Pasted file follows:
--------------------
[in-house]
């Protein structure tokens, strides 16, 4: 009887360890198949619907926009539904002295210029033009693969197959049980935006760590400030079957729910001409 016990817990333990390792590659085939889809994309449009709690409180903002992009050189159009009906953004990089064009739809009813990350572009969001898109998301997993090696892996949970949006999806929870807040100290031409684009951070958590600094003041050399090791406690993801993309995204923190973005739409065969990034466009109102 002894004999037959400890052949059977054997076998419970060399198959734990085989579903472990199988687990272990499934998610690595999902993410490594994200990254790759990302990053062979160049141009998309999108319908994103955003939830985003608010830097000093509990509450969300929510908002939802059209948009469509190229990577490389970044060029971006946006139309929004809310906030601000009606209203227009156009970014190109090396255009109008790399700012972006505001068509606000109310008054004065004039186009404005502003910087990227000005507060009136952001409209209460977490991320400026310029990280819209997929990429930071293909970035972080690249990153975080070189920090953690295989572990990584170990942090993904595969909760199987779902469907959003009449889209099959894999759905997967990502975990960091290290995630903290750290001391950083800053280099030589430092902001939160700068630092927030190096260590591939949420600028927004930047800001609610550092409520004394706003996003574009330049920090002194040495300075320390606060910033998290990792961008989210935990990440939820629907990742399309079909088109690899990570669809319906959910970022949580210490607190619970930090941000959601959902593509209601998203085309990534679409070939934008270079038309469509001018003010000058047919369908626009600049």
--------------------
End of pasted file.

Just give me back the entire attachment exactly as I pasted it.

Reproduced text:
[in-house]
């Protein structure tokens, strides 16, 4: 009887360890198949619907926009539904002295210029033009693969197959049980935006760590400030079957729910001409 016990817990333990390792590659085939889809994309449009709690409180903002992009050189159009009906953004990089064009739809009813990350572009969001898109998301997993090696892996949970949006999806929870807040100290031409684009951070958590600094003041050399090791406690993801993309995204923190973005739409065969990034466009109102 002894004999037959400890052949059977054997076998419970060399198959734990085989579903472990199988687990272990499934998610690595999902993410490594994200990254790759990302990053062979160049141009998309999108319908994103955003939830985003608010830097000093509990509450969300929510908002939802059209948009469509190229990577490389970044060029971006946006139309929004809310906030601000009606209203227009156009970014190109090396255009109008790399700012972006505001068509606000109310008054004065004039186009404005502003910087990227000005507060009136952001409209209460977490991320400026310029990280819209997929990429930071293909970035972080690249990153975080070189920090953690295989572990990584170990942090993904595969909760199987779902469907959003009449889209099959894999759905997967990502975990960091290290995630903290750290001391950083800053280099030589430092902001939160700068630092927030190096260590591939949420600028927004930047800001609610550092409520004394706003996003574009330049920090002194040495300075320390606060910033998290990792961008989210935990990440939820629907990742399309079909088109690899990570669809319906959910970022949580210490607190619970930090941000959601959902593509209601998203085309990534679409070939934008270079038309469509001018003010000058047919369908626009600049």